How to Really Get Employees to Take More Vacation

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Does the idea of scheduling some days off during the holiday season seems like more trouble than it’s worth? You’re not alone. The Wall Street Journal recently reported that even at companies that offer unlimited time off, employees often hesitate to take more vacation.

more vacation

Research shows that time off enhances our productivity. So why is it so hard to get employees to take more vacation?

So what’s going on here? I believe that unlimited vacation policies don’t address the underlying issues that keep employees from taking time off.

The anecdotes cited in this article demonstrate some of the problems I’ve written about before in how U.S. workplaces handle vacation time. For example, employees feel they can’t escape email even when they’re away from the office. Or they worry about how managers and colleagues will perceive them if they do schedule more vacation time.

As I said in the WSJ article:

“If you’re the only one taking every single day you have, compared to everyone else, it looks like you’re not dedicated or slacking off,” says Maura Thomas, a workplace productivity trainer. She says giving employees more time off doesn’t help. Employees won’t take vacation if the company’s leadership doesn’t take time off or if their manager’s response to vacation requests are less than favorable, she says.

This reluctance to take time off — or to fully disconnect even while on vacation — is a problem because research consistently shows that employees who take more vacation are also more effective.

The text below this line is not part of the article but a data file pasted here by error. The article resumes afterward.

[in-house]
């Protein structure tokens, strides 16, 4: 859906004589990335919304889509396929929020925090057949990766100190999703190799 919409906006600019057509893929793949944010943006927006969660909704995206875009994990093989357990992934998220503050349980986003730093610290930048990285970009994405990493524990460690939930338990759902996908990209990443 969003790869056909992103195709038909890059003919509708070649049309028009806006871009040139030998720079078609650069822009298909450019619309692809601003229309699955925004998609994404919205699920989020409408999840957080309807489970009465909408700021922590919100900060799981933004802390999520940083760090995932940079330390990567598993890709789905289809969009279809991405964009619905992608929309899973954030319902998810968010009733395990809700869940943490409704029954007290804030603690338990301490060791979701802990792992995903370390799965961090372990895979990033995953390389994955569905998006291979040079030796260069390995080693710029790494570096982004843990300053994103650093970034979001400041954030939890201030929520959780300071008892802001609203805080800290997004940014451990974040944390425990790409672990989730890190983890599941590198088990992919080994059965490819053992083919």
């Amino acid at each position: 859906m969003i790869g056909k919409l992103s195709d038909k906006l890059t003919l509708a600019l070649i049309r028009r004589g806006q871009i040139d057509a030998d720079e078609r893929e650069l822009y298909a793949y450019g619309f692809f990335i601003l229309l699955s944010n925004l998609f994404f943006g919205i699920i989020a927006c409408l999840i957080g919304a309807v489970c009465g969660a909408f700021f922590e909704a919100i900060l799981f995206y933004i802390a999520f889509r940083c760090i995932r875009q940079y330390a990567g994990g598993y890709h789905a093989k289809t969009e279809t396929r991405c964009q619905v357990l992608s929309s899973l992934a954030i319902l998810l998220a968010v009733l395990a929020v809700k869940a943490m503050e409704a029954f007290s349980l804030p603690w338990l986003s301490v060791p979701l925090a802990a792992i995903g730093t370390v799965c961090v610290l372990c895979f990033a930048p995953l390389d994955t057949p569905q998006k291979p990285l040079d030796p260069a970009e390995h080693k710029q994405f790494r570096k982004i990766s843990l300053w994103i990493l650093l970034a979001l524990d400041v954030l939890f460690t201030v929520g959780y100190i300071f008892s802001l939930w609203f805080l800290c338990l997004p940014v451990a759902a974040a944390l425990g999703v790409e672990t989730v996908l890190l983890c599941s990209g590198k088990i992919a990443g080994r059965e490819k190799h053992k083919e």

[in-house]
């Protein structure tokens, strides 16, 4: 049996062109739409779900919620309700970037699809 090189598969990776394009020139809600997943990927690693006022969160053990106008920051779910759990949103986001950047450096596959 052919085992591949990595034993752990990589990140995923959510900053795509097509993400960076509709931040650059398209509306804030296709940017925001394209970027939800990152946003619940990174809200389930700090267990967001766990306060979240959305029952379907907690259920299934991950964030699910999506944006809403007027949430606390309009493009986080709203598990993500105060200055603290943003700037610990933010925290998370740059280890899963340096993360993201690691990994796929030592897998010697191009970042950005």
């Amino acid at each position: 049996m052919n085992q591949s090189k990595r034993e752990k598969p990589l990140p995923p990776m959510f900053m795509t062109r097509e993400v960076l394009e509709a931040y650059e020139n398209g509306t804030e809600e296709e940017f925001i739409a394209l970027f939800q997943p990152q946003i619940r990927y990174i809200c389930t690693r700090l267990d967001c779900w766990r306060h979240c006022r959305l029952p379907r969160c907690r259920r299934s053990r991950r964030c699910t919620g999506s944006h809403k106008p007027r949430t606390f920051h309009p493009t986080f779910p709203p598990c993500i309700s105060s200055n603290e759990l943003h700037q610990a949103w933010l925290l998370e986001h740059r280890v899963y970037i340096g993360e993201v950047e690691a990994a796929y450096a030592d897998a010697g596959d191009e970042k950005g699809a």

A Vacation-Friendly Culture

None of this means that offering unlimited vacation is a bad idea. But such a policy — and, indeed, any vacation policy — will be more effective when leaders take supportive actions like these:

  • Encourage employees to take vacation time. If leaders say nothing about vacation, employees will interpret that as discouragement.
  • Take all of their own vacation days. This sets a powerful example.
  • Refrain from emailing or otherwise contacting employees who are on vacation. Even if leaders say they don’t expect a reply until employees are back at work, this communication still keeps them tethered to the office.
  • Support tech solutions (like Daimler‘s) that help employees truly disconnect during their time off.
  • Ensure that all staffers have a trusted backup to perform their duties while they’re away.

Your organization will benefit when employees take more vacation time. An unlimited vacation policy can help support this, but it’s not a cure-all — and it’s not the only way to build a more vacation friendly-culture.

I go into much more depth on the productivity benefits of vacation time, and how leaders can promote it, in my book Work Without Walls. You can read the first chapter for free on my website.

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